To guarantee a role, FCC officials say they will probably petition U.S. District Judge Harold H. Greene, who must approve the decree, for permission to participate in implementation of the settlement. In an order issued last week, Greene said that before he accepts the settlement he may seek the views of "any individual, group or agency of government" to see if the agreement is in the public interest.

But even if the FCC does gain a role in overseeing the settlement, it may be a sharply different part than the agency has played in the past. For instead of issuing orders on its own initiative to recast the telecommunications industry, the FCC primarily would be spending its time issuing rules in response to the settlement to make sure it is implemented fairly.

"It won't be business as usual," says James R. Billingsley, AT&T vice president for regulatory matters. "There will be an awful lot of new problems," not just for the FCC, but for the Bell System as well.

FCC officials don't expect the commission to become a sleepy agency anytime soon. In fact, if anything, they say, the lights will be burning even longer in the coming months as FCC officials reevaluate recent rulings and proposals in light of the settlment.

"The consent decree has a tremendous impact on this agency," says FCC Chairman Mark S. Fowler. "Many proceedings may no longer be valid. So, in the near term, there will be at tremendous impact on our resource requirements" as the agency reviews previous proceedings to see if they should remain on the books.

Among the issues expected to be reviewed:

The "Computer II Inquiry," in which the FCC ordered AT&T to set up a separate subsidiary to sell any unregulated service, such as telephone equipment and sophisticated computer processing. The separate subsidiary was set up to guarantee that AT&T didn't subsidize any of its competitive ventures with revenue from its local and long-distance monopoly service. Such a requirement may no longer be necessary as a result of the divestiture. At the same time, several of the specific provisions contained in the decree conflict with Computer II's requirements. As a result, the FCC is expected to ask the U.S. Court of Appeals, which is now hearing a challenge to this ruling, to return Computer II to the commission for further review.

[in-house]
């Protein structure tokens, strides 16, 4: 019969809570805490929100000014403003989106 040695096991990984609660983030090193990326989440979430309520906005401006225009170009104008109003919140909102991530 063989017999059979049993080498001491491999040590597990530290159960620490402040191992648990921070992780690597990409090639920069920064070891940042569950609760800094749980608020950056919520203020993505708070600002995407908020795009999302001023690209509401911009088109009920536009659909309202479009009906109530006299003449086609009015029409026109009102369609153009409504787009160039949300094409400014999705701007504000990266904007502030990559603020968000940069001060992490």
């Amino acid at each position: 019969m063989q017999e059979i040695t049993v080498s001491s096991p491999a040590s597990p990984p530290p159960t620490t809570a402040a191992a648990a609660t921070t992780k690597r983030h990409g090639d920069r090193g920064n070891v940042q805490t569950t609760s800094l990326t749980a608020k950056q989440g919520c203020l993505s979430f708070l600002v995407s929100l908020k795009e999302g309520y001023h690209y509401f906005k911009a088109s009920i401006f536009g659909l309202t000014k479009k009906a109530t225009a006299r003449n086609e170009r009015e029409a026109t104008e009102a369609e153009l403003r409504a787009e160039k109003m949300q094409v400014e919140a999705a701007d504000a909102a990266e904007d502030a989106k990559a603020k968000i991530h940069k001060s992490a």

Its mobile-radio decision, which required AT&T to set up a separate subsidiary for the offering of cellular radio systems, which will greatly expand the mobile radio service now available.

An inquiry on the procurement practices of Bell's operating companies to study ways in which these companies could be encouraged to buy less from AT&T's manufacturing subsidiary, Western Electric, and more equipment from AT&T's competitors.

A two-year-old effort to develop a uniform system of accounts for AT&T to provide easy cost data by jurisdiction and service for rate-making decisions.

An effort to determine how much local companies should charge long-distance companies for the use of local facilities in gaining access to customers.

Additionally, Fowler says, the FCC will still be busy enforcing laws on the books. "We do have an independent responsibility under the 1934 Communications Act which may not be affected by the consent decree." Included in those "public interest" responsibilities are the regulation of long-distance rates to make sure they are fair and of the construction of new interstate facilities to make sure they are needed.

Ultimately, Fowler acknowledges, the settlement could reduce the FCC's regulatory role. But that does not perturb the chairman, an avowed deregulator. "Hopefully in the long term, the decree will make it easier to unregulate large segments of the telecommunications industry." For if the decree accomplishes what the Justice Department promises--greater competition--"then we can find that regulation is not required."